This week we are privileged to read the portion of Shlach. The portion begins with tragic event which brought about so much sorrow to Klal Yisroel, the spies that slandered Eretz Yisroel. Twelve spies were sent to explore the land and report to Klal Yisroel. All but two, came back with negativity. Yehoshua and Koleiv were the two that stood out and tried convincing the Jews that our land is very very great. It was then decreed that the Jews would have to wander in the desert for forty years. The entire generation (who were over the age of twenty during the exodus of Egypt) passed away in the desert aside from the two spies who defended the Holy Land, Koleiv and Yehoshua. Moshe once again begged of Hashem to forgive the Jewish people. Hashem forgave but the punishment remained. We later learn about adding libations (nisochim) to all the offerings. The Torah also discusses the mitzvah of challah, which needs to be separated from dough. The portion ends with mitzvah of Tzitzis.
There’s an obvious question which should disturb anyone who learns this portion. Why is it that by the sin of the golden calf (cheit ho’eigel), which seems much worse than the sin of the spies, Hashem accepted their atonement and forgave them, however here we find that the nation was sad and mourned, and still they needed to stay in the desert for forty years and no one except for Koleiv and Yehoshua survived. Why so much harsher ?
I’d like to offer an insight which perhaps will shed some light on the difference between the approach of the two methods of Tshuva. One can do Tshuva, regret the sin and feel remorse to a great degree, however, there’s no point on dwelling on sin, move on! Others may sit and dwell and be depressed over the terrible sin they committed and that remains the focus. This is not the right approach. One needs to be happy that Hashem gives us the opportunity to rectify the wrong and repent. The Torah tells us in Bamidbor 14/39, when Moshe repeated Hashem’s harsh punishment - vayisablu ho’om meoid - the nation mourned greatly. Depression and sadness has no place in Judaism, regret is ok remorse is ok, but one needs to move on and get closer to Hashem, not stay in the mud. This is perhaps why we are left with Tisha B’av as part of the remnants of this sin, you want to mourn, Hashem will give you what to mourn for. Tshuva needs to be done with Simcha and joy, that one can open a new page and Hashem will accept him under his wings.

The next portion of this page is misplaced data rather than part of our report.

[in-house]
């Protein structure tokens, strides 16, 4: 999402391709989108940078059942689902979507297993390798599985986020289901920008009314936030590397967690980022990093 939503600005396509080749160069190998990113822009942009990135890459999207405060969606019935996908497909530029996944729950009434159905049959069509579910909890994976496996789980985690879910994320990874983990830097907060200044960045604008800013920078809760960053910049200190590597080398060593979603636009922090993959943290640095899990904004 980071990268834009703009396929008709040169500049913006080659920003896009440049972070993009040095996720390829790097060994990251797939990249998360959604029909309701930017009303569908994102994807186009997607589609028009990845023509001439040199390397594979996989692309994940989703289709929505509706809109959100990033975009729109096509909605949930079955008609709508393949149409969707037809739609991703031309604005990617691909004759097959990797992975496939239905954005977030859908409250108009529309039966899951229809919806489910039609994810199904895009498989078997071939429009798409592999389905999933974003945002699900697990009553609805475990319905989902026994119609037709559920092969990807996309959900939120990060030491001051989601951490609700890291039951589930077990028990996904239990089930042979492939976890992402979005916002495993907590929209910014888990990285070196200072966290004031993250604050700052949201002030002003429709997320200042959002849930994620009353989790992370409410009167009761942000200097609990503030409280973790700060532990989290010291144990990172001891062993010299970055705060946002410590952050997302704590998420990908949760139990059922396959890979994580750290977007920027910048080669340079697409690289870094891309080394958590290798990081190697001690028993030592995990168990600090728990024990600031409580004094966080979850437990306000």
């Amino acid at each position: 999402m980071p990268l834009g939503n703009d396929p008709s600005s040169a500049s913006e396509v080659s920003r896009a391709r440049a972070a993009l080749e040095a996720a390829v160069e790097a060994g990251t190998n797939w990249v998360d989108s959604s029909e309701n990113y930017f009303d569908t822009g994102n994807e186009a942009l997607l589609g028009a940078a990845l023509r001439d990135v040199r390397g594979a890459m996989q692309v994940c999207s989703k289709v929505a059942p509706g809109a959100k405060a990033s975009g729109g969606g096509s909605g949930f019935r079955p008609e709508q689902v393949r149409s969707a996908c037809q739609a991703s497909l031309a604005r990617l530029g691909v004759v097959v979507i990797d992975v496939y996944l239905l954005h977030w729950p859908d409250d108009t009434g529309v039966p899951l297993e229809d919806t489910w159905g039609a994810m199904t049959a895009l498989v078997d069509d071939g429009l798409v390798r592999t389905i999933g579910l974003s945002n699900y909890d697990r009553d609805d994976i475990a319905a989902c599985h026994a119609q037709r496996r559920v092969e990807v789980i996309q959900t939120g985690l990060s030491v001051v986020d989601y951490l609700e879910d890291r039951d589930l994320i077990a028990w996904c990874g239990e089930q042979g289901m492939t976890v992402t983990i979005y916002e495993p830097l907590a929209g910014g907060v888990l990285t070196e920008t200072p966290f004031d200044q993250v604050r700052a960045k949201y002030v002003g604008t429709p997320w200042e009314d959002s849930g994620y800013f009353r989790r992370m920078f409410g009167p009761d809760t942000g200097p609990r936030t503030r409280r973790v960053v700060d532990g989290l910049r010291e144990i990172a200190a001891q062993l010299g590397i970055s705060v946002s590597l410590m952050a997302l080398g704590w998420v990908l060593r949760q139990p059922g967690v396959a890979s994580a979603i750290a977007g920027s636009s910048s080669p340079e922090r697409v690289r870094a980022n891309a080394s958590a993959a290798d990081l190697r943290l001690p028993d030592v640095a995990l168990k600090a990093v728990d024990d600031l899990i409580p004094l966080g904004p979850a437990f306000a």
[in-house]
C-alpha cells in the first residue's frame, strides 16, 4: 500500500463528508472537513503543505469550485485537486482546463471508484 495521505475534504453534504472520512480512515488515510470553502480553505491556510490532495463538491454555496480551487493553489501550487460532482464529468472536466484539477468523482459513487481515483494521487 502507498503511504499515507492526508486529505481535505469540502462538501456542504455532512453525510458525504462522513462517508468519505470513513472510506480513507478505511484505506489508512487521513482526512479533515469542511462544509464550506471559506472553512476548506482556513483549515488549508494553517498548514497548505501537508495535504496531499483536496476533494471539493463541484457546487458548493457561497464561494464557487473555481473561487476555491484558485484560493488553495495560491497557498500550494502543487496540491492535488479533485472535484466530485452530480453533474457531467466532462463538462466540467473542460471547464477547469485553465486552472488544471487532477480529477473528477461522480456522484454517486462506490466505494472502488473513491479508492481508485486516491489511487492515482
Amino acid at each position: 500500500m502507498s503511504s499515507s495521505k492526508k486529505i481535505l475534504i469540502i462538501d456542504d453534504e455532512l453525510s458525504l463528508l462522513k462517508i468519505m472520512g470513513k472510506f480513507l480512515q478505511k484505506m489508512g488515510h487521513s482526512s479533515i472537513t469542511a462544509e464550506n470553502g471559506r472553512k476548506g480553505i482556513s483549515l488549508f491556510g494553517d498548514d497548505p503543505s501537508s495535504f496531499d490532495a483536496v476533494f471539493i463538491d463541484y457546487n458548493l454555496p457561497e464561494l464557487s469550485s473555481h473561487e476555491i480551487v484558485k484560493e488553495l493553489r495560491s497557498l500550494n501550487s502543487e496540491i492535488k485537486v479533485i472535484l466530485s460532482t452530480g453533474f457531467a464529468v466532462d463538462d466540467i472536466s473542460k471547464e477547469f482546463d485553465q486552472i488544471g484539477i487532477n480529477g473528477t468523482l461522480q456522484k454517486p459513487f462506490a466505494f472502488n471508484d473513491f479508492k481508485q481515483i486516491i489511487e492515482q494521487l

The Rebbe of Kotzk gives a different explanation. The content of the sin of the golden calf, was the pursuit of spirituality, however the content of the sin of the miraglim (spies) was the pursuit of materialism. The sin of the golden calf although it was greater than the sin of the spies, it was however in pursuit of spirituality, therefore it can be atoned. A sin for pursuing materialistic gains, is much harder to atone.
The Baal Shem Tov adds another dimension that although they did Tshuva they referred to it as, Asher Omar Hashem ki chotonu - G-d said we sinned (Bamidbor 14/40). They didn’t recognize it deeply on their own they just referred to it as, Hashem said we sinned.
May we merit to rectify the sin of the spies, by always appreciating what Hashem gives us and thereby bring the ultimate redemption.